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Same-sex marriages, civil unions, etc.

Activities in other countries:
Albania, Brazil, Columbia, Costa Rica, & the Czech Republic

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See elsewhere in this web site for information about same-sex marriages,
civil unions, etc. in the United States and the rest of the world

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  • 2009-JUL-29: The government website announced that the governing party -- the Democrats -- will introduce a law creating a system of civil weddings for loving, committed same-sex couples. The statement mentioned that it "...may spark debate." However, the party believes that it is necessary in order to stop discrimination against same-sex couples. The Democrats have 74 of Parliament's 140 seats, so the bill is expected to pass.

    This is an amazing development, because Albania is predominately Muslim and has large Orthodox and Roman Catholic minorities. This would be the first mainly Muslim country to officially recognize same-sex marriages. In about six predominately Muslim countries, sexually active gays and lesbians are executed. 1

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Argentina: See a separate essay

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  • 2004-MAR: A lesbian college professor attempted to obtain funding for her partner's expenses during a sabbatical. They had been together for eight years. The university, which would have routinely funded her partner's expenses if they had been married, refused. She lodged a request with the human rights commission in the Brazilian state of Rio Grande do Sul. A panel of judges issued an opinion which guaranteed the rights of same-sex couples to obtain the same legal protections that are automatically given to married opposite-sex couples. Because of Brazilian law, the only way to overturn this decision would be to have approved an amendment to the country's constitution. Same-sex couples are now free to join in civil unions and receive broad benefits including areas such as inheritance, child custody, insurance benefits, pensions, etc. The public seems to have taken this change in stride. The Roman Catholic church is unhappy. Father Ricardo Paz, a priest and ecclesiastical judge from Porto Alegre, said: "It's a pragmatic attitude which says, 'As long as I don't suffer the consequences, fine' without realizing that this could destroy the concept of family, and confuse our children, especially teens, who will see this as an option." 2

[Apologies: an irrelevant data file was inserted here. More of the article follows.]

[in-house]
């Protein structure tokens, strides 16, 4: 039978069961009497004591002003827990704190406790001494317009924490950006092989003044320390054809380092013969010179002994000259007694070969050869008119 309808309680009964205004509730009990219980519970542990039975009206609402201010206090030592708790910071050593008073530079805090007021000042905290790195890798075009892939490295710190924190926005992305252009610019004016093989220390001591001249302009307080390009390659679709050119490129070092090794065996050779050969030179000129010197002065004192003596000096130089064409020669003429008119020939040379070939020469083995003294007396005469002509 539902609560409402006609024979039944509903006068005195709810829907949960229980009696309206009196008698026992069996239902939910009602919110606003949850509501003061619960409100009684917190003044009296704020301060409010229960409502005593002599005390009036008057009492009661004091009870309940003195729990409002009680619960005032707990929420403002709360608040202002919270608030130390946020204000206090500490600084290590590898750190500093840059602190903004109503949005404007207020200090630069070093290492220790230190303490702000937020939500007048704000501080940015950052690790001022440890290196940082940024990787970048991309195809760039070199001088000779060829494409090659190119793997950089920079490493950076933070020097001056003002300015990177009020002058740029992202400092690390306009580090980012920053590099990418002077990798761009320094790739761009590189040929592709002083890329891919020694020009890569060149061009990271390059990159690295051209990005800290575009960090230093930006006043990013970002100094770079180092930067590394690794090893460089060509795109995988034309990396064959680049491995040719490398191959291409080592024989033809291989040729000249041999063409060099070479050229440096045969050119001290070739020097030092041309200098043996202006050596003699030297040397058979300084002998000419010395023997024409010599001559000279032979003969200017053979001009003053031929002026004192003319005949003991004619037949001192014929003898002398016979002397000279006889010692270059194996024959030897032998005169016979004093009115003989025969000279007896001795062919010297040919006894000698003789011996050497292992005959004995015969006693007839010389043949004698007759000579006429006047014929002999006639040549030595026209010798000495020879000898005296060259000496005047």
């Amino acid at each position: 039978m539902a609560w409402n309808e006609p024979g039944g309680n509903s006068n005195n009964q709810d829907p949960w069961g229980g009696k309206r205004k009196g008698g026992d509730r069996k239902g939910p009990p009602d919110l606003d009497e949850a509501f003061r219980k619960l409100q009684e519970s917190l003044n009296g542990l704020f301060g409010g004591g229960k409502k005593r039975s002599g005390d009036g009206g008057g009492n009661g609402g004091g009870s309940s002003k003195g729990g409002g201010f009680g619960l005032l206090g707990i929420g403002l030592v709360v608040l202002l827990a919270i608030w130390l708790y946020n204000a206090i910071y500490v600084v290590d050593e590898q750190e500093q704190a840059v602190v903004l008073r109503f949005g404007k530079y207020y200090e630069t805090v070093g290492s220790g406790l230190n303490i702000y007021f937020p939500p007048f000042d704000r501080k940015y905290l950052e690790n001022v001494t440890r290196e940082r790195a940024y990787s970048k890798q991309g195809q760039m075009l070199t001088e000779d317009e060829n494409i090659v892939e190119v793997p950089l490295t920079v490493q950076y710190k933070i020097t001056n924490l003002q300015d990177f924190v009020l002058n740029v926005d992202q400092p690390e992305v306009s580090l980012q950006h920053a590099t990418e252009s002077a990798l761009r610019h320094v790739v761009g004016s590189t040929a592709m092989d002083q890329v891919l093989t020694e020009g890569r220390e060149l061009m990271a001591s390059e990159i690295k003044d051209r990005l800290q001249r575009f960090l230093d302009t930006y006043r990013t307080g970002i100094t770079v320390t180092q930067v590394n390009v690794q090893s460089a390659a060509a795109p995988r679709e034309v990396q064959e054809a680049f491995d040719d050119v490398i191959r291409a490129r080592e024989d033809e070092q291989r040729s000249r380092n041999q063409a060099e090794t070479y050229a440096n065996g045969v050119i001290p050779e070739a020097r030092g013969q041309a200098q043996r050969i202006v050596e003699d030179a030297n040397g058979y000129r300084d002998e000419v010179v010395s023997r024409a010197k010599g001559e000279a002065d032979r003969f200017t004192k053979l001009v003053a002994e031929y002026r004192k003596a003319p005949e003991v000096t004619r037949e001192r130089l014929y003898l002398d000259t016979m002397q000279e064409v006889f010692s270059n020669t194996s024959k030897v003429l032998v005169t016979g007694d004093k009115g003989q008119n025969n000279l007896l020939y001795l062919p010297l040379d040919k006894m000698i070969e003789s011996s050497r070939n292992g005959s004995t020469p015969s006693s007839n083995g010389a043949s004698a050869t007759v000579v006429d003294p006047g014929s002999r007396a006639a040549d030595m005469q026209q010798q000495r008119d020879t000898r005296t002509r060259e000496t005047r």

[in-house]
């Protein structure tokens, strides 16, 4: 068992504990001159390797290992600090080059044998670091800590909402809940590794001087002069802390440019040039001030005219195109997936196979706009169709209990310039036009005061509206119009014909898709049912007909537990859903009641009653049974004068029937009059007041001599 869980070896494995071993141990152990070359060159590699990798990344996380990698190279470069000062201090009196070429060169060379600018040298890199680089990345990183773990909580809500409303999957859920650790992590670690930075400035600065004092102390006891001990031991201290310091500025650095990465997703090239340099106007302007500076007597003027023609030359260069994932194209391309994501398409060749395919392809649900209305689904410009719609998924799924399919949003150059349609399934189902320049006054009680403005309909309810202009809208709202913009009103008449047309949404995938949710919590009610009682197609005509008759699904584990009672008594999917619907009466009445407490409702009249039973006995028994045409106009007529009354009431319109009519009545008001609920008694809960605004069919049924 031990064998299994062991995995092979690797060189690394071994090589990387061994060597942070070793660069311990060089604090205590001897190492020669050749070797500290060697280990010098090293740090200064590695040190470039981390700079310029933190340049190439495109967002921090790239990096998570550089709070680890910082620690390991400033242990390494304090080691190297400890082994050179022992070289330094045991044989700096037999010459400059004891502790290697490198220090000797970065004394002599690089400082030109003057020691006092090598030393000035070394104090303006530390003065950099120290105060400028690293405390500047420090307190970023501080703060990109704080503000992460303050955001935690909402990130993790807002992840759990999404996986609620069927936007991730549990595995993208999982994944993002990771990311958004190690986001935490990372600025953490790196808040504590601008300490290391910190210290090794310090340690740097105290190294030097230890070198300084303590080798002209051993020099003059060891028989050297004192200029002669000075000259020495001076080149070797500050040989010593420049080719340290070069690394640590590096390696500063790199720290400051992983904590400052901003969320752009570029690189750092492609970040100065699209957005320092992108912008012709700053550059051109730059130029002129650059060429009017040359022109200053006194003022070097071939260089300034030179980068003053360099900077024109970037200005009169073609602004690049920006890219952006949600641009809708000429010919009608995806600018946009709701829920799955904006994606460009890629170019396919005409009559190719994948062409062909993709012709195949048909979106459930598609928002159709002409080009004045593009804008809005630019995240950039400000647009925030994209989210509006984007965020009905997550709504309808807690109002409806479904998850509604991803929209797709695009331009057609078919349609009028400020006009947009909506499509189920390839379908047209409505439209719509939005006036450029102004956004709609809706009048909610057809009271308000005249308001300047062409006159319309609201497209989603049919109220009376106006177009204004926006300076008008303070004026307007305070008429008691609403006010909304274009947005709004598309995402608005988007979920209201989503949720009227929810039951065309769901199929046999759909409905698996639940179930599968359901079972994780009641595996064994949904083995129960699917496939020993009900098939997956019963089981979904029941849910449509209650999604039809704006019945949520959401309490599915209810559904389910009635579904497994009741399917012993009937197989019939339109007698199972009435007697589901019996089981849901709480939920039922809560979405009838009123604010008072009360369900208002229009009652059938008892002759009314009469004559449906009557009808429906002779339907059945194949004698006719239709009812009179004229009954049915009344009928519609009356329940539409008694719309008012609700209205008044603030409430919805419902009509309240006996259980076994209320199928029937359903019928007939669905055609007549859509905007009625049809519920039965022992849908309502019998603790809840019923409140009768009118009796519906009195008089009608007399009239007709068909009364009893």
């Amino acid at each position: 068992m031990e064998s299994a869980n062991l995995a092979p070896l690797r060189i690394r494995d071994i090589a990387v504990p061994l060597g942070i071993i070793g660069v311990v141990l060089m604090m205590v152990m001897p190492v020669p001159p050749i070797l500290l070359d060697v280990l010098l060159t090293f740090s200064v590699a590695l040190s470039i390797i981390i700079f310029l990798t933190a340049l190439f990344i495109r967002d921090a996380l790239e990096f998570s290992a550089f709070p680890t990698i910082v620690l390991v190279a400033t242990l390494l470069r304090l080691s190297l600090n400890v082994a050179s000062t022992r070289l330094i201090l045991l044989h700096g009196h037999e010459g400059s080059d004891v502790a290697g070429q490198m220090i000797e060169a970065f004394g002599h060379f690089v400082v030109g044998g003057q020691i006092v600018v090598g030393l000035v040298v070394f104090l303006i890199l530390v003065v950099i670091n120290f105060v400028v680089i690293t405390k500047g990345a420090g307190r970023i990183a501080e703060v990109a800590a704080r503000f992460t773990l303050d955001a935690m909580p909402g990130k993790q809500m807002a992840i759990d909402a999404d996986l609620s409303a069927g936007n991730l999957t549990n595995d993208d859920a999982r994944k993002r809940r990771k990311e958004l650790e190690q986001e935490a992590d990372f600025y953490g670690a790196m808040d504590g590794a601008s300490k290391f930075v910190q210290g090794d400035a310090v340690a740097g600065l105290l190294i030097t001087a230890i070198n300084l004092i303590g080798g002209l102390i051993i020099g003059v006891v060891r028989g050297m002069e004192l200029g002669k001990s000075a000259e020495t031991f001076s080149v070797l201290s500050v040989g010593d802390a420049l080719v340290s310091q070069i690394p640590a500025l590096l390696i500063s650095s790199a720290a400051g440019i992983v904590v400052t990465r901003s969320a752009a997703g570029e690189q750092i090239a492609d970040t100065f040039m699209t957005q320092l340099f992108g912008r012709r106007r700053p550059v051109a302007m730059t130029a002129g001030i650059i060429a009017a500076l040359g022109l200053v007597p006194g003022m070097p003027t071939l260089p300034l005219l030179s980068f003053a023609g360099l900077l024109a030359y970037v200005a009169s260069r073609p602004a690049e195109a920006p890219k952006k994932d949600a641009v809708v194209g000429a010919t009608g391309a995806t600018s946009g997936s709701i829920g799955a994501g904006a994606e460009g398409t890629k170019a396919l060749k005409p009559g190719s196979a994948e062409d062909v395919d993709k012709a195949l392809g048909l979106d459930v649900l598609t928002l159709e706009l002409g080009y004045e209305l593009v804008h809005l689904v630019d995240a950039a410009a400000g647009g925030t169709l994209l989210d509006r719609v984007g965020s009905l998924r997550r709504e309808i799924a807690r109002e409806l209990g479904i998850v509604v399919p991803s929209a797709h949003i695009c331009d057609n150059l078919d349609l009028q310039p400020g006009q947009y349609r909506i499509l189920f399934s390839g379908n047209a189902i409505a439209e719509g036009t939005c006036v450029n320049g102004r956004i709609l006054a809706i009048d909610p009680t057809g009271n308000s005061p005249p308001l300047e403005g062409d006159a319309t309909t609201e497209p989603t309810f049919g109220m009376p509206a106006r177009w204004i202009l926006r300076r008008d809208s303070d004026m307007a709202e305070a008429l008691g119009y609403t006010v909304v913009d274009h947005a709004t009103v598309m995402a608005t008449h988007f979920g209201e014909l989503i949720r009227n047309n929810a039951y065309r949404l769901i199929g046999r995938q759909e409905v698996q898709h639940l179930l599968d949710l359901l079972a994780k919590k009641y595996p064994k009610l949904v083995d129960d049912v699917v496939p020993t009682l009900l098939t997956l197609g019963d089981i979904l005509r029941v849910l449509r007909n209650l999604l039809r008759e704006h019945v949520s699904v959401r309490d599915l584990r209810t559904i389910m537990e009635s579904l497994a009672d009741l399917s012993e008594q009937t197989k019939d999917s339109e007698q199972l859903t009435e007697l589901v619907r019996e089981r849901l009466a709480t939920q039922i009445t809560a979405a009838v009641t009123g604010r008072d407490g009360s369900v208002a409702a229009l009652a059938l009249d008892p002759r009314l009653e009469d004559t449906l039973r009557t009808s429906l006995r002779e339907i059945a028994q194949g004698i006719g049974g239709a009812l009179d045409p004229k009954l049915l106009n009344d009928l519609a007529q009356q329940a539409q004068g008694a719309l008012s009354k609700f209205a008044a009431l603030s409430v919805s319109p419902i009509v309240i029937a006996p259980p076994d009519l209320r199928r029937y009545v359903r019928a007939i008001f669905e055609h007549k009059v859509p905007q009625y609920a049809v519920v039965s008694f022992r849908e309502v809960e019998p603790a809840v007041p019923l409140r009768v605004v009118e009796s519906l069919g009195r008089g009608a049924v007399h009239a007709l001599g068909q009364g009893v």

• 2005-FEB-28: Joao Gilberto Gonclaves, a prosecutor, has filed a lawsuit charging the country's prohibition of same-sex marriage as being in violation of the 1988 constitution. The latter outlaws discrimination on the basis of sexual orientation. 3
  • 2008-JUL-26: Civil unions are currently available in many states of Brazil. The Government of Brazil considered a law to make them available across the country.

  • 2011: Brazil's supreme court approved civil unions for same-sex couples. Some state courts have upgraded individual civil unions to marriages.

  • 2012-MAY-24: A bill to legalize same-sex civil unions across the country had been introduced circa 1997. After 16 years, it finally obtained approval from Brazil's Senate. The sponsor of the bill, Sen. Marta Suplicy, said that the government needed to update the country's penal code to match what courts are already permitting.

  • 2013-MAY-14: Brazil's National Council of Justice ruled that notaries public must perform same-sex marriages, register same-sex marriages performed elsewhere, and convert same-sex civil unions into marriages when requested. This decision effectively legalizes same-sex marriages across the country effective MAY-16, making Brazil the 14th country to do so. 4

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This is a state in the North West corner of South America. It is to the East of Venezuela, North East of Brazil and North of Peru. Its population is expected to exceed 50 million by 2015. It has no state church, although about 81% of the population are at least nominally Roman Catholic. Some recent developments that may lead to marriage equality are:

  • 2009-JAN-29: Colombia's Constitutional Court ruled that same-sex couples can be recognized as "uniones de hecho" (de facto unions, similar to common-law marriages) after having lived together for two years. This form of recognition was previously only available to Colombia's opposite-sex couples. If the couples wish, they can have their union registered before a notary or judge.

  • 2010-JAN: A public opinion survey found that 63% of adults in Bogata, the capital city, favored marriage equality while 36% opposed it. 5

  • 2011-JUL-26: The Colombia's Constitutional Court ruled that any loving, committed same-sex couple constitutes a family. In doing so, the court ignored the requests of several Churches who wanted such couples recognized only as "legal strangers" -- as roommates -- without benefits and protectons for themselves that are enjoyed by opposite-sex couples in de facto unions or marriages. The court ruled that there is a "deficit of legal protection" for such couples under current law. They ordered the Colombian Congress to eliminate that deficit by 2013-JUN-20. If they fail to do this, then same-sex couples will be able to formalize their relationships before a notary couple even without the law having been passed.